Thursday, 14th May
German CPI (MoM) (Apr) Final
Spanish CPI (YoY) (Apr) Final
Spanish HICP (YoY) (Apr) Final
Friday, 15th May
German GDP (QoQ) (Q1) 1st Estimate
German GDP (YoY) (Q1) 1st Estimate
French CPI (MoM) (Apr) Final
French HICP (MoM) (Apr) Final
Italian CPI (MoM) (Apr) Final
Eurozone GDP (QoQ) (Q1) 2nd Estimate
Eurozone GDP (YoY) (Q1) 2nd Estimate
Eurozone Trade Balance (Mar)
It was another bearish day for the European majors on Wednesday, with the CAC40 sliding by 2.85% to lead the way down. The DAX30 and EuroStoxx600 weren’t far behind, with losses of 2.56% and 1.94% respectively.
There was plenty for the markets to consider mid-week, all of which contributed to the downside on the day.
Economic data was on the lighter side, however, leaving the majors in the hands of Powell, corporate earnings, COVID-19, and China.
A reported rise in cases in both China and South Korea led to a shift in sentiment towards government plans to ease lockdown measures this week.
On the corporate earnings front, banks were in focus as Commerzbank and ANB AMRO disappointed on Wednesday.
Tensions between China and the U.S didn’t help. On Tuesday, news had hit the wires of proposed legislation to roll out sanctions on China. The U.S is requesting China to deliver a summary of events that led to the COVID-19 outbreak….
Later in the European session on Wednesday, Fed Chair Powell’s scheduled speech also garnered plenty of attention. The FED Chair’s Powell added to the market angst on the day, by talking of a possibly prolonged recession.
It was another quiet day on the Eurozone economic calendar on Wednesday. Eurozone industrial production figures for March failed to move the dial, in spite of better than forecasted figures.
In March, industrial production tumbled 11.30%, following a 0.1% decline in February. Economists had forecast a 12.0% decline.
According to Eurostat,
- The production of durable consumer goods slumped by 26.3%, capital goods by 15.9%, and intermediate goods by 11.0%.
- There were also declines in the production of energy (-4.0%)) and non-durable consumer goods (-1.6%).
- By member state, Italy (-28.4%), Slovakia (-20.3%), and France (-16.4%) reported the heaviest declines.
- Ireland (+15.5%) and Greece and Finland (both +0.9%) reported rises in industrial production.
- Year-on-year, industrial production fell by 12.9% across the Eurozone in March.
From the U.S, April wholesale inflation figures had a muted impact on the majors later in the day, with the markets focused on Powell.
The Market Movers
For the DAX: It was a particularly bearish day for the auto sector on Wednesday. Continental led the way, tumbling by 6.86%. Daimler and Volkswagen weren’t far behind, with losses of 4.91% and 4.85% respectively. BMW saw a more modest 3.28% loss on the day.
It was also a bearish day for the banks. Deutsche Bank slid by 4.45%, while Commerzbank tumbled by 7.09%. 1st quarter earnings sank Commerzbank on the day.
Deutsche Lufthansa fell by a modest 1.20%.
From the CAC, the banking sector saw more red on Wednesday. BNP Paribas fell by 4.74%, with Credit Agricole and Soc Gen seeing losses of 2.56% and 4.76% respectively.
It was also a bearish day for the auto sector. Peugeot slid by 5.97%, while Renault slipped by 0.51%.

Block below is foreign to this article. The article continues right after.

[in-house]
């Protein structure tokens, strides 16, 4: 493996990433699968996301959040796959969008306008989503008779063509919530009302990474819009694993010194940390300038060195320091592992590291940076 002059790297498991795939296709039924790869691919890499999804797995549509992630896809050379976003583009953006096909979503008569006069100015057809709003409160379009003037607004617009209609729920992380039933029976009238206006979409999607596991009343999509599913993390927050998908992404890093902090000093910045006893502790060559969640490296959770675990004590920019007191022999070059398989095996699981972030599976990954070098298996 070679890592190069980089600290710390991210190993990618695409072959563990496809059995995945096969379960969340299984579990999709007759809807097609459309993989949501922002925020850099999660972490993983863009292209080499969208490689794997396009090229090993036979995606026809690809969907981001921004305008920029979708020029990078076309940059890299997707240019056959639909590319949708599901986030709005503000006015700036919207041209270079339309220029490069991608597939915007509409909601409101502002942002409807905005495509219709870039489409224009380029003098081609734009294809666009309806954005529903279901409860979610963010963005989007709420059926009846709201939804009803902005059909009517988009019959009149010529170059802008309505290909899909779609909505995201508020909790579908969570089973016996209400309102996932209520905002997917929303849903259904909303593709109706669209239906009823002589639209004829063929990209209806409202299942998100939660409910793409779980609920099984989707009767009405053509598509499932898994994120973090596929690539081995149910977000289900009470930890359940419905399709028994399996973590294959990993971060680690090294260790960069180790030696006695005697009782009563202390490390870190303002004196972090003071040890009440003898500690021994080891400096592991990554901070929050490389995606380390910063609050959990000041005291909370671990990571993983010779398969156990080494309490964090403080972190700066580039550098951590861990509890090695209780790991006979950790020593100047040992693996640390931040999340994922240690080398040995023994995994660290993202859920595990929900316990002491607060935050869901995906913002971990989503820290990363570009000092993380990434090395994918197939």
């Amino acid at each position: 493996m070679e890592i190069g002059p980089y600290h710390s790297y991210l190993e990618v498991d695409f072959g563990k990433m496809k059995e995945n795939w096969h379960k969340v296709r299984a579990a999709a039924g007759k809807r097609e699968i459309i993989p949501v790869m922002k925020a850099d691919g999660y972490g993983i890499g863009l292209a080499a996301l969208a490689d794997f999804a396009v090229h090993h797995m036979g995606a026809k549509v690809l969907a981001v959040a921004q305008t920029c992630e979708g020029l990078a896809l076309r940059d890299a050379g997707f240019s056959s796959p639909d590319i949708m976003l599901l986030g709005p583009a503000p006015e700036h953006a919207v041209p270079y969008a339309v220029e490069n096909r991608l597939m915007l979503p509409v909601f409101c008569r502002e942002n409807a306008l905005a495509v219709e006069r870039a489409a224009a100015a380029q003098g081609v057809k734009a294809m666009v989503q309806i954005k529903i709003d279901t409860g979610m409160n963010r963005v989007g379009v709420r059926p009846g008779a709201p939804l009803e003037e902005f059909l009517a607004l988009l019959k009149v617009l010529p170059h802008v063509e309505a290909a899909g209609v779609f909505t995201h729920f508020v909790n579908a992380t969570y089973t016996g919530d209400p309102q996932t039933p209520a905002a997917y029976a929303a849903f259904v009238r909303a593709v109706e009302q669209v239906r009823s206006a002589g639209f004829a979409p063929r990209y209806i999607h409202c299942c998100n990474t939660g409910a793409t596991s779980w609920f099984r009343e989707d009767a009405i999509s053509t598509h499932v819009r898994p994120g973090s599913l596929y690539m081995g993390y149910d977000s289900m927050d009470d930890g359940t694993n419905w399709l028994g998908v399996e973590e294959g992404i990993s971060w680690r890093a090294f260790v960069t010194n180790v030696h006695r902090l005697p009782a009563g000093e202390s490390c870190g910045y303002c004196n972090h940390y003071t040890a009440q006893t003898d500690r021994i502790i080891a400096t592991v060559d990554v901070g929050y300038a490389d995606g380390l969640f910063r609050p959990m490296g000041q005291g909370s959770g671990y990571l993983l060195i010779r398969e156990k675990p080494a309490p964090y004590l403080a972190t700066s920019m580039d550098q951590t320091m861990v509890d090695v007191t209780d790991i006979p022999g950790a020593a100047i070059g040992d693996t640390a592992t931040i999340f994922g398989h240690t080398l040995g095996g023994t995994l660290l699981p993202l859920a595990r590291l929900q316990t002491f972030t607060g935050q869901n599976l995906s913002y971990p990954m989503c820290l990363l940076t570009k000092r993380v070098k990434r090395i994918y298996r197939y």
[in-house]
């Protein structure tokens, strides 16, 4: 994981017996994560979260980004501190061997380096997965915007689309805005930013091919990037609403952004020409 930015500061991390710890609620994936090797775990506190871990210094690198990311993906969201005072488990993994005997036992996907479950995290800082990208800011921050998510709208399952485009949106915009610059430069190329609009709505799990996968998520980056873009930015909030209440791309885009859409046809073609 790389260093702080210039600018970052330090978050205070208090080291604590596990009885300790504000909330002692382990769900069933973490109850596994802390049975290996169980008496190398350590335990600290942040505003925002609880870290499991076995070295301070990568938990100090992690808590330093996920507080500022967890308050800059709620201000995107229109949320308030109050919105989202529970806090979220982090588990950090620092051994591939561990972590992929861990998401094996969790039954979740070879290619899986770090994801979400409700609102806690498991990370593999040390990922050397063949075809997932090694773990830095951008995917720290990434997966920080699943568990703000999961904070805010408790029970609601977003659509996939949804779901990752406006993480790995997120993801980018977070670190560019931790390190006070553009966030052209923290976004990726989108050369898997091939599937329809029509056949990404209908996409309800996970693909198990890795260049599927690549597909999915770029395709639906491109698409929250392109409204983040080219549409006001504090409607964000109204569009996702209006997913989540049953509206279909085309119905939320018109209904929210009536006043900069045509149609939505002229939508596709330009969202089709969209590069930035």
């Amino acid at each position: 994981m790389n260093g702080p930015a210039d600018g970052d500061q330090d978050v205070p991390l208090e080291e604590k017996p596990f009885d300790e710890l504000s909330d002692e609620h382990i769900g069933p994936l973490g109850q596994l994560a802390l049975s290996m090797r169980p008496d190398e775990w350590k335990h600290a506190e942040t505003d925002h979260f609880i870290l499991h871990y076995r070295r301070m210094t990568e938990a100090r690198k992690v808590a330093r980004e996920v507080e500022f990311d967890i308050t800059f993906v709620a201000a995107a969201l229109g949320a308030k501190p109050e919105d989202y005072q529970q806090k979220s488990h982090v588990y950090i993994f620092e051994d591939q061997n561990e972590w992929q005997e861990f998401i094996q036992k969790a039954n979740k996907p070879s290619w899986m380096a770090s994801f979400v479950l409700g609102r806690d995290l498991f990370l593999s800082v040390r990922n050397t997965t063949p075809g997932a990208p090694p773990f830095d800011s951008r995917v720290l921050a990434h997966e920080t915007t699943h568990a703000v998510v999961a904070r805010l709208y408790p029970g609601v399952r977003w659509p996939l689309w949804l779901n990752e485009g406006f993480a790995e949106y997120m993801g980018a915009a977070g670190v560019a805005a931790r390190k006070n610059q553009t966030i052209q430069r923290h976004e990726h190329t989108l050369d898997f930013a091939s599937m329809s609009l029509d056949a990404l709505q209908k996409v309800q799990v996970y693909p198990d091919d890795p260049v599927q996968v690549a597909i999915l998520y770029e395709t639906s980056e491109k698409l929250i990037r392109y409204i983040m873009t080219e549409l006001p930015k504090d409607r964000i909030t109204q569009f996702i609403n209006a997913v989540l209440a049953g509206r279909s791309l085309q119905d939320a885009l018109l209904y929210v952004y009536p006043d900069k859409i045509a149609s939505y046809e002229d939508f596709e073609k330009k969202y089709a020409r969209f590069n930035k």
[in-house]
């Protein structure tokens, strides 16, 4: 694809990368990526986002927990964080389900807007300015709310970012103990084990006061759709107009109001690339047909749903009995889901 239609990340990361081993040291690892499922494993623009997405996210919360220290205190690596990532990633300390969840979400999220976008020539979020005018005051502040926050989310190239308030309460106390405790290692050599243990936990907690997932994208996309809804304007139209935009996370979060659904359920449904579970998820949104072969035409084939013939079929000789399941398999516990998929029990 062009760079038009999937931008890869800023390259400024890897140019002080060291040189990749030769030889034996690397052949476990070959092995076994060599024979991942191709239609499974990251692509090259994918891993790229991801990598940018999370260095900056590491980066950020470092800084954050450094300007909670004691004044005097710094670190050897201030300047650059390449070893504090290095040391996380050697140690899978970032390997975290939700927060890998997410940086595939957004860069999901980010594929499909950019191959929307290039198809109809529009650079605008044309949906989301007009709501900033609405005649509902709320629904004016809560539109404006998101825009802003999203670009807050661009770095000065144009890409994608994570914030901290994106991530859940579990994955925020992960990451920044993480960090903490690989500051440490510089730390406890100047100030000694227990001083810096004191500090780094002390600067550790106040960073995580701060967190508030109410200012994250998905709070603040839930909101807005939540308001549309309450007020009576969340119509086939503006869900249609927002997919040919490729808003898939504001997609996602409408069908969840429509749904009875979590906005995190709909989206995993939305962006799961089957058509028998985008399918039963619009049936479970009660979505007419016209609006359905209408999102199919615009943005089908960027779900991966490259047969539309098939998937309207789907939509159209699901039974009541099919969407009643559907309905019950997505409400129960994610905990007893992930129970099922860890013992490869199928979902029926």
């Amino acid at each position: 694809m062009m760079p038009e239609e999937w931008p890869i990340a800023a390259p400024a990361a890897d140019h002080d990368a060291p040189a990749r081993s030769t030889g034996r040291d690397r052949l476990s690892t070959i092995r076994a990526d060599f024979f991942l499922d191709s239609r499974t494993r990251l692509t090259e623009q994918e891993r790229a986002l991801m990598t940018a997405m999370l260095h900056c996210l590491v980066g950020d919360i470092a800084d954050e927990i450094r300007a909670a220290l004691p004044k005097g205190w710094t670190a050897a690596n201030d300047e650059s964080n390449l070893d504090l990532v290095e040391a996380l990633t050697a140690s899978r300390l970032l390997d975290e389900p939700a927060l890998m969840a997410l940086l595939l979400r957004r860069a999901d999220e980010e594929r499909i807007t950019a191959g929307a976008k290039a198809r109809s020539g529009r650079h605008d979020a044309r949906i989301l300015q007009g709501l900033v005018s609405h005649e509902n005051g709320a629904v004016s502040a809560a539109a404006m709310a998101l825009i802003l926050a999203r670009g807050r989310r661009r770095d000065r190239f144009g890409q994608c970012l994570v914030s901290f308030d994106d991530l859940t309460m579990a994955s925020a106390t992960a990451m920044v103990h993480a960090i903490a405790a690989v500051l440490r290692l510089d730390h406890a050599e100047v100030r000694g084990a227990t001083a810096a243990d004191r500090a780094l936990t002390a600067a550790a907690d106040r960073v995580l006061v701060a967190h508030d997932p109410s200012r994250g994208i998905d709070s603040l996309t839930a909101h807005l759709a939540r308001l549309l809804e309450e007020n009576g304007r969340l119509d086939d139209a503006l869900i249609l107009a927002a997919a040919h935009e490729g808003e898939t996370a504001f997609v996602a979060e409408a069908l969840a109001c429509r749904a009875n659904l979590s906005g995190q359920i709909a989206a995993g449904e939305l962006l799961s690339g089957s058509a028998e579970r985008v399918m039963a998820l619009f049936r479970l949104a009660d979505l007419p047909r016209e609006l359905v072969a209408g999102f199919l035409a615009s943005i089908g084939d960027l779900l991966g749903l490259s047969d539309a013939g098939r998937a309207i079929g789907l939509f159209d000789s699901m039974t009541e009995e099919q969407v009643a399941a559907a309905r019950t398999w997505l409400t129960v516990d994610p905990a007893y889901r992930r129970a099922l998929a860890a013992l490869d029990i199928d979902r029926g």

The prospects of a deep recession added further pressure on travel stocks. Air France-KLM and Airbus SE fell by 2.57% and by 3.16% respectively.
On the VIX Index
It was a 2nd consecutive day in the green for the VIX, which rose by 6.78% on Wednesday. Following on from a 19.84% surge on Tuesday, the VIX ended the day at 35.3.
Concerns over the U.S government reopening the economy too early and dovish chatter from FED Chair Powell weighed on the U.S equity markets mid-week.
There was also the rise in tension between the U.S and China to add to the market angst on the day.
On Wednesday, the S&P500 fell by 1.75%, with the Dow and NASDAQ declining by 2.17% and by 1.55% respectively.
The Day Ahead
It’s a relatively busy day ahead on the Eurozone economic calendar. Finalized April inflation figures are due out of Germany and Spain along with the ECB’s Economic Bulletin.
With the markets expecting inflationary pressures to vanish, expect the ECB Economic Bulletin to garner greater interest on the day.
From the U.S, the weekly jobless claims figures will also have a material impact on the majors.
Expect another surge in jobless claims to weigh heavily on risk appetite.
Outside of the numbers, COVID-19 updates and chatter from Beijing and Washington will also need monitoring.
The Latest Coronavirus Figures
On Wednesday, the number of new coronavirus cases rose by 79,361 to 4,416,823. On Tuesday, the number of new cases had risen by 81,022. Last Wednesday, there had been an 87,960 increase in new cases.
France, Germany, Italy, and Spain reported 3,225 new cases on Wednesday, which was down from 4,176 new cases on Tuesday. On the previous Wednesday, 9,651 new cases had been reported.
From the U.S, the total number of cases rose by 18,315 to 1,426,889 on Wednesday. On Tuesday, the total number of cases had risen by 22,740. On Wednesday, 6th May, the total new number of cases had risen by 20,715.
In the futures markets, at the time of writing, the Dow was up by 50 points.
This article was originally posted on FX Empire
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